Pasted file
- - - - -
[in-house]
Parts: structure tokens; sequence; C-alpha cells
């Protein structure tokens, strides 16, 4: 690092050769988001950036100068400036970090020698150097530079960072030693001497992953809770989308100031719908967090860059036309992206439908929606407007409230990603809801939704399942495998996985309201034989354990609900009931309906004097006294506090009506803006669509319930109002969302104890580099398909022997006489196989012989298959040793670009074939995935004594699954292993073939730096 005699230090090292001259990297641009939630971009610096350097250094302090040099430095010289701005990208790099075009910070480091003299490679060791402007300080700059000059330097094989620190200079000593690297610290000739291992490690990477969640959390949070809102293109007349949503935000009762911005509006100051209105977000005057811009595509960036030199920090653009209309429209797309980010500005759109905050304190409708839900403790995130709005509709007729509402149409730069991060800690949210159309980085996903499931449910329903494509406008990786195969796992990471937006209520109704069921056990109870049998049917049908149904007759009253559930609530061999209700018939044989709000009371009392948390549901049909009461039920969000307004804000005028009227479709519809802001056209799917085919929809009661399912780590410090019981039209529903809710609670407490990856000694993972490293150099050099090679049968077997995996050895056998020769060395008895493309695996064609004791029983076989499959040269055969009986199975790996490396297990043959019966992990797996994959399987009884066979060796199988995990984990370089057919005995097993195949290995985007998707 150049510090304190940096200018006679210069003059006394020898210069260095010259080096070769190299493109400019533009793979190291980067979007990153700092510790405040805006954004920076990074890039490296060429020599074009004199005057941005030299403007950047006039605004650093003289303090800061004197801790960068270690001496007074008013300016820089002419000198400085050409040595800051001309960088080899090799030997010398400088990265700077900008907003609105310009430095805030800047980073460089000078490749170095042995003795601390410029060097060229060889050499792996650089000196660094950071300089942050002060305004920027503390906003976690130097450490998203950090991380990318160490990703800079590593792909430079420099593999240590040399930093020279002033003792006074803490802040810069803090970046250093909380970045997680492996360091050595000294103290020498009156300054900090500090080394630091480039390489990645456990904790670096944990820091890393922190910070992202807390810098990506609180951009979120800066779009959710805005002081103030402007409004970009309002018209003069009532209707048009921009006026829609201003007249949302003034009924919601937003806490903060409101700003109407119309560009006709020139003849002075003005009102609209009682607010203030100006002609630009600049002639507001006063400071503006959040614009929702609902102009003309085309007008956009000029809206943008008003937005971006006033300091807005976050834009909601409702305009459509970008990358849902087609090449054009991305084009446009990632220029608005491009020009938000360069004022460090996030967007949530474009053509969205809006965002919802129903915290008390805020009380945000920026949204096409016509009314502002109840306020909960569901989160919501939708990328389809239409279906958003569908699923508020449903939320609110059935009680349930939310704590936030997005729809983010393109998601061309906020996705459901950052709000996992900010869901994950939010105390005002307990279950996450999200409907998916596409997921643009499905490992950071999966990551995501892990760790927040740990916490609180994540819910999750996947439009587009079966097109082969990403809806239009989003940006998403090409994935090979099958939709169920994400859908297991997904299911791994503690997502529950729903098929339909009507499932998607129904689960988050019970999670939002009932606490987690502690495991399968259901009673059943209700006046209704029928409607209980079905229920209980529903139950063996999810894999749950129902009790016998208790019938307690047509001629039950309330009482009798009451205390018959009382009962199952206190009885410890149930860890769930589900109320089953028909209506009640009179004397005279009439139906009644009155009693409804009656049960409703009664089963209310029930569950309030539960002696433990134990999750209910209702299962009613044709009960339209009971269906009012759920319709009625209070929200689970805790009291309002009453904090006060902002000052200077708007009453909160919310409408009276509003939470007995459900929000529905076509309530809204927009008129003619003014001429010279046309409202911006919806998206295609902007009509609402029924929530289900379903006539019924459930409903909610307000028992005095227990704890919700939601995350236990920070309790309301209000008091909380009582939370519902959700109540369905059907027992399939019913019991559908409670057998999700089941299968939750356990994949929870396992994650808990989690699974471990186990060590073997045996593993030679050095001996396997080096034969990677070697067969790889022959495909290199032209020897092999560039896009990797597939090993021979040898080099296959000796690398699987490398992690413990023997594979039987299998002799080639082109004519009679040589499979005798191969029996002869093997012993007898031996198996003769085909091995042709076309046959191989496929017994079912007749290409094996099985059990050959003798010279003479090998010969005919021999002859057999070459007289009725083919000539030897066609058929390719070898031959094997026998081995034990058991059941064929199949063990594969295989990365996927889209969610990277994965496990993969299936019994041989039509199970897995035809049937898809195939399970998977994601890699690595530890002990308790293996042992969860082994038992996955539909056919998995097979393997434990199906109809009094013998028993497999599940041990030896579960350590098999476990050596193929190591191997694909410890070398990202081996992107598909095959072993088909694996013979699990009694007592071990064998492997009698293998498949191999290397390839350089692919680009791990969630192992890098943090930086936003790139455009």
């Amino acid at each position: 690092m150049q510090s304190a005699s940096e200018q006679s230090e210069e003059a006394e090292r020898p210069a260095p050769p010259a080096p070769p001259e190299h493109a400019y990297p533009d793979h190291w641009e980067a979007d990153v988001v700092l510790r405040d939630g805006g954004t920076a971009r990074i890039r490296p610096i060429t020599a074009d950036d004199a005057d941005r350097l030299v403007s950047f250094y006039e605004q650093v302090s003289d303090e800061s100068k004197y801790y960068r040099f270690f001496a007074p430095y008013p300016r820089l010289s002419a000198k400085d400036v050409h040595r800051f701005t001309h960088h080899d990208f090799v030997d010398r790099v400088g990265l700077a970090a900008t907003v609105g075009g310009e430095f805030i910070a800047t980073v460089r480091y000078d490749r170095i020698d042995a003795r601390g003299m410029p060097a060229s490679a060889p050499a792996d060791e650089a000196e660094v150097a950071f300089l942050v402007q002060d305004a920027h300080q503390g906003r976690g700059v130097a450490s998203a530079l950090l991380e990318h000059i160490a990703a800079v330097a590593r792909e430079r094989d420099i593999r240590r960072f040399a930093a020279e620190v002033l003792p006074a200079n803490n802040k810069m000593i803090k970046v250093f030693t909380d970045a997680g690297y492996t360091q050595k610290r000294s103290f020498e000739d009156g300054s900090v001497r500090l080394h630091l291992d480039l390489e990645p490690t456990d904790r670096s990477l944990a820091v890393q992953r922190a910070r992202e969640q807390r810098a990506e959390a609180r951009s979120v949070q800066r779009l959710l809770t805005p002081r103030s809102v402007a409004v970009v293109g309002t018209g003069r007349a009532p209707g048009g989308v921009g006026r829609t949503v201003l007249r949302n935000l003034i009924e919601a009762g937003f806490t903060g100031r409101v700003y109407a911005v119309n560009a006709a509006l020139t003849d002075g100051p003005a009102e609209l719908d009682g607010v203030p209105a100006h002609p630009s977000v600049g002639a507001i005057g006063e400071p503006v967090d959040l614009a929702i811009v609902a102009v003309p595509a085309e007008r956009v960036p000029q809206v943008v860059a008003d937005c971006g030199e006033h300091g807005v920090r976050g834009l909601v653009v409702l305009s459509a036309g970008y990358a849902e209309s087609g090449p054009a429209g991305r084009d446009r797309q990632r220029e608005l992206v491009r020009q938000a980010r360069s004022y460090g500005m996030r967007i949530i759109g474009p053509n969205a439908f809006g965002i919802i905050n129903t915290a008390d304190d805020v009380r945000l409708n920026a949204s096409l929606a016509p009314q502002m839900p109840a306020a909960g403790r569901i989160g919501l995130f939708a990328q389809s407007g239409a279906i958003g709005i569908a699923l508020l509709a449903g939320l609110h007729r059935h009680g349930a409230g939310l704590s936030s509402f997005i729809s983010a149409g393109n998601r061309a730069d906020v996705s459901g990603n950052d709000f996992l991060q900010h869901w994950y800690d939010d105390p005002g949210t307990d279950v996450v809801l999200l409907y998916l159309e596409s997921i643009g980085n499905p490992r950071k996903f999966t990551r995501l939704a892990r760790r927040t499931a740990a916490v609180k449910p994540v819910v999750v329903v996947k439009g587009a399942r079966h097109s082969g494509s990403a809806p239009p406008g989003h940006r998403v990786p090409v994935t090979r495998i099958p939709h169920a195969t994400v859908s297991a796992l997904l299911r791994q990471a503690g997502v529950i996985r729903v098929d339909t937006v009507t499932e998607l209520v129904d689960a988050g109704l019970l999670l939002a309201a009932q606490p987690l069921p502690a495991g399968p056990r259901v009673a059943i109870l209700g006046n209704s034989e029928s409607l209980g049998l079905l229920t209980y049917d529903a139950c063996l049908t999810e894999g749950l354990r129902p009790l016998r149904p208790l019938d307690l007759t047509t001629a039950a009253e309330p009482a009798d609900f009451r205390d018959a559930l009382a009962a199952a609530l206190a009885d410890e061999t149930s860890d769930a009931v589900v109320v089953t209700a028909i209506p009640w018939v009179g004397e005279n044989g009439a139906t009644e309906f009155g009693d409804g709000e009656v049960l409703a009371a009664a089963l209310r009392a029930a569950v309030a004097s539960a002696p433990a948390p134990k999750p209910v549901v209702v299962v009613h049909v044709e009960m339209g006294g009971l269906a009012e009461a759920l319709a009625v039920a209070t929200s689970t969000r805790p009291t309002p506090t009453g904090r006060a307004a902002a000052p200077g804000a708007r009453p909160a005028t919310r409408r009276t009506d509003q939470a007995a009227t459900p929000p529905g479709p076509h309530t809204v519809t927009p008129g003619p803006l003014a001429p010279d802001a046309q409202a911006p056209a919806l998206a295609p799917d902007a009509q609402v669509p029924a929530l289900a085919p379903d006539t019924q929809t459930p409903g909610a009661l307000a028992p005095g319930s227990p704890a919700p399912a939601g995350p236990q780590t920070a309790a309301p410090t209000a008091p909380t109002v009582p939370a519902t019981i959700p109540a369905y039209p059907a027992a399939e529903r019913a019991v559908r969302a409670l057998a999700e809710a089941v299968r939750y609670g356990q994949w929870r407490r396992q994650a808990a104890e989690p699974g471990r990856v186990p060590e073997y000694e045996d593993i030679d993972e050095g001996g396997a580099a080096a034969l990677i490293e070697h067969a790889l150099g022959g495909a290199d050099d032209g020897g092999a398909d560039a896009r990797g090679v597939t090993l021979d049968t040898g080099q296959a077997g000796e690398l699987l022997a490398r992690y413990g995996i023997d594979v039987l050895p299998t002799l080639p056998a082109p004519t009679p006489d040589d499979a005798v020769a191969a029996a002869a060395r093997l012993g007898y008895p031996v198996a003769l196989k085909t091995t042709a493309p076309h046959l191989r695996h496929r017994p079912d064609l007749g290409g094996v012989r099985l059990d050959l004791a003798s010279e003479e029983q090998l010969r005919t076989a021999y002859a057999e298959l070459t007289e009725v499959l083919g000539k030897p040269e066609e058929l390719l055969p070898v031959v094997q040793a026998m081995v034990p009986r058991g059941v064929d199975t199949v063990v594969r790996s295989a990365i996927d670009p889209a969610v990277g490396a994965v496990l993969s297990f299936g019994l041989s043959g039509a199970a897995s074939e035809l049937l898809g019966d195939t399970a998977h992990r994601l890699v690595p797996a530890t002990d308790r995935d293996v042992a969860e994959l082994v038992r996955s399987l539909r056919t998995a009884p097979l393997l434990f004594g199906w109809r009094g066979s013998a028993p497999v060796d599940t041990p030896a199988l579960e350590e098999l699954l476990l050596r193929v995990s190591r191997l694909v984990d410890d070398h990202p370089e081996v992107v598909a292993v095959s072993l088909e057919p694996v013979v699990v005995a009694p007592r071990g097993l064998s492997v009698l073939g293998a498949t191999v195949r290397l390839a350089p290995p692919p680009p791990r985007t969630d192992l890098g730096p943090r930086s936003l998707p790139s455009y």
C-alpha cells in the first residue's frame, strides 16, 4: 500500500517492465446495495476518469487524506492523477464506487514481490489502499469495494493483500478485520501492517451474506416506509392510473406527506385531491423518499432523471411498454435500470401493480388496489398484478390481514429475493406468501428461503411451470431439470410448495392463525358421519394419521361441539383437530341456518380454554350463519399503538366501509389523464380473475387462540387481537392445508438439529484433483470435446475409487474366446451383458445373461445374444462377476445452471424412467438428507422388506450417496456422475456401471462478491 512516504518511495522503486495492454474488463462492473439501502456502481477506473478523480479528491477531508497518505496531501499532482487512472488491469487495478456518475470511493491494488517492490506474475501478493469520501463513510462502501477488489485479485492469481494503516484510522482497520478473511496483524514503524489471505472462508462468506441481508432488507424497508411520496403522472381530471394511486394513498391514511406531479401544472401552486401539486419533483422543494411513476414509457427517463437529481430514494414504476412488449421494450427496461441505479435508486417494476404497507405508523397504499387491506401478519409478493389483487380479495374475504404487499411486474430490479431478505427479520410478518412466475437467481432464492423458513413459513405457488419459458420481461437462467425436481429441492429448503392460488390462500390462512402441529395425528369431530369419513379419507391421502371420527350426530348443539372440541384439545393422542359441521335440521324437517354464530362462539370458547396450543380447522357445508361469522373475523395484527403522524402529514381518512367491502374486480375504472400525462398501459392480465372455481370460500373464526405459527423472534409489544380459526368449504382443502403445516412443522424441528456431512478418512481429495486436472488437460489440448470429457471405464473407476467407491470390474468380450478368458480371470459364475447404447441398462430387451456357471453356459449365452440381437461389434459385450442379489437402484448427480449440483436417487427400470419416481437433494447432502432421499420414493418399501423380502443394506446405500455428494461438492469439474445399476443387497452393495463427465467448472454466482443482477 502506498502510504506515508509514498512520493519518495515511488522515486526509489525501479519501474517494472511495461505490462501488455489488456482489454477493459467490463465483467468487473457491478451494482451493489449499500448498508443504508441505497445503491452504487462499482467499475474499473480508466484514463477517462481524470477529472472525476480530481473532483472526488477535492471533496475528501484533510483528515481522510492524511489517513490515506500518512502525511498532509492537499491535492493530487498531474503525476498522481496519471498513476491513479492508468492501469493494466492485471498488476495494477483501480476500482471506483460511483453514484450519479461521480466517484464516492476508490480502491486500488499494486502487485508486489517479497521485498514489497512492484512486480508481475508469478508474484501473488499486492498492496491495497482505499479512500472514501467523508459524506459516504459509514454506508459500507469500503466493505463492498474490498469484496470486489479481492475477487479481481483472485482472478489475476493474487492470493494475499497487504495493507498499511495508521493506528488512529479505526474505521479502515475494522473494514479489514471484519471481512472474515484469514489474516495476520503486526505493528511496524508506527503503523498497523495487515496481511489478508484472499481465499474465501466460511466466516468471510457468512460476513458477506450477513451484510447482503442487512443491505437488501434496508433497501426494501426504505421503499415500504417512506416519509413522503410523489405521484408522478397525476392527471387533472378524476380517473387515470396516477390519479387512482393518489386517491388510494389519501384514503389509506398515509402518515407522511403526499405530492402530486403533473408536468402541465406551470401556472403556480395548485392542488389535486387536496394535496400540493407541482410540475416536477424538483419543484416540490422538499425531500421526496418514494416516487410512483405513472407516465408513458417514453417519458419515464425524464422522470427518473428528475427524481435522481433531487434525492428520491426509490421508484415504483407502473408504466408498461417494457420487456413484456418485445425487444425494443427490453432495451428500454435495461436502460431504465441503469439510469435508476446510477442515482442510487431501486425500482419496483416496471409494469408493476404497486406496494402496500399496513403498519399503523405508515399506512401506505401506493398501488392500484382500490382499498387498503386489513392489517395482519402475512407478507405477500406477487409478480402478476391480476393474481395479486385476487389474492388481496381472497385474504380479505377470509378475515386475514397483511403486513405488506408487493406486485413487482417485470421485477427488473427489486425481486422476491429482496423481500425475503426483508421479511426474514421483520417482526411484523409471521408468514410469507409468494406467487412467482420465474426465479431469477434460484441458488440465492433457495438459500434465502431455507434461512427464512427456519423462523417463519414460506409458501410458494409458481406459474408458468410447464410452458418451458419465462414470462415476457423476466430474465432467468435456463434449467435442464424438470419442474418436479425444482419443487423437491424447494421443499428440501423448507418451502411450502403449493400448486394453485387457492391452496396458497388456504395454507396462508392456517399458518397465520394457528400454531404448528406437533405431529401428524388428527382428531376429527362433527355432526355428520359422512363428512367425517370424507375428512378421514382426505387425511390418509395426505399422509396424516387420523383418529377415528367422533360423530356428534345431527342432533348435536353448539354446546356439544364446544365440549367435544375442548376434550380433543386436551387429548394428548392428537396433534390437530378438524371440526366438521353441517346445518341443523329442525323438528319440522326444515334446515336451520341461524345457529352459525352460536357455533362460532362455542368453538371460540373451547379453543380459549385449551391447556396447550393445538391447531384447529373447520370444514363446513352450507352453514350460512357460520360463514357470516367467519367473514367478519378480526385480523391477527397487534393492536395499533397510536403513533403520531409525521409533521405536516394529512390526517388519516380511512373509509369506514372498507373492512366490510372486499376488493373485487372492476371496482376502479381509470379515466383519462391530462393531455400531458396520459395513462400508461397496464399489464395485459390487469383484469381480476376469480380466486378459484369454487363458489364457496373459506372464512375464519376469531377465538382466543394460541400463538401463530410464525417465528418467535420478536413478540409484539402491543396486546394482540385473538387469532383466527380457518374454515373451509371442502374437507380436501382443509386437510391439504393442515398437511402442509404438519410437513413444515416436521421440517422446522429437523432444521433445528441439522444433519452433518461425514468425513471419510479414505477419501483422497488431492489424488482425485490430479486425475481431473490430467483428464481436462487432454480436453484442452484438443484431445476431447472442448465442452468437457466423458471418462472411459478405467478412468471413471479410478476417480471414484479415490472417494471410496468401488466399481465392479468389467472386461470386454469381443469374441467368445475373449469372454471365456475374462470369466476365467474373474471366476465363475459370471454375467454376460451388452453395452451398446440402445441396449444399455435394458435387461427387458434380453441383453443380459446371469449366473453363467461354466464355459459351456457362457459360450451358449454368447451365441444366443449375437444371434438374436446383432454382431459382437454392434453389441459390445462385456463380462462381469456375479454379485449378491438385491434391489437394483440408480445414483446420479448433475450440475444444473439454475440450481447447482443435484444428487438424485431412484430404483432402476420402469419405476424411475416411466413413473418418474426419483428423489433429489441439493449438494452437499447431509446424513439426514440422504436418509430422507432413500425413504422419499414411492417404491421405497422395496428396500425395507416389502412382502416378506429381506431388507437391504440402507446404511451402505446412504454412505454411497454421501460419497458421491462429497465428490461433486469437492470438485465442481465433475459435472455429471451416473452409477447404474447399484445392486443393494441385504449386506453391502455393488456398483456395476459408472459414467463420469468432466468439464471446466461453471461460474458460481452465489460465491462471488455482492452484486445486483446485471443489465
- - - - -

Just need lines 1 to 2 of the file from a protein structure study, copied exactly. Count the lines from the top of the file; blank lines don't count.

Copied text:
[in-house]
Parts: structure tokens; sequence; C-alpha cells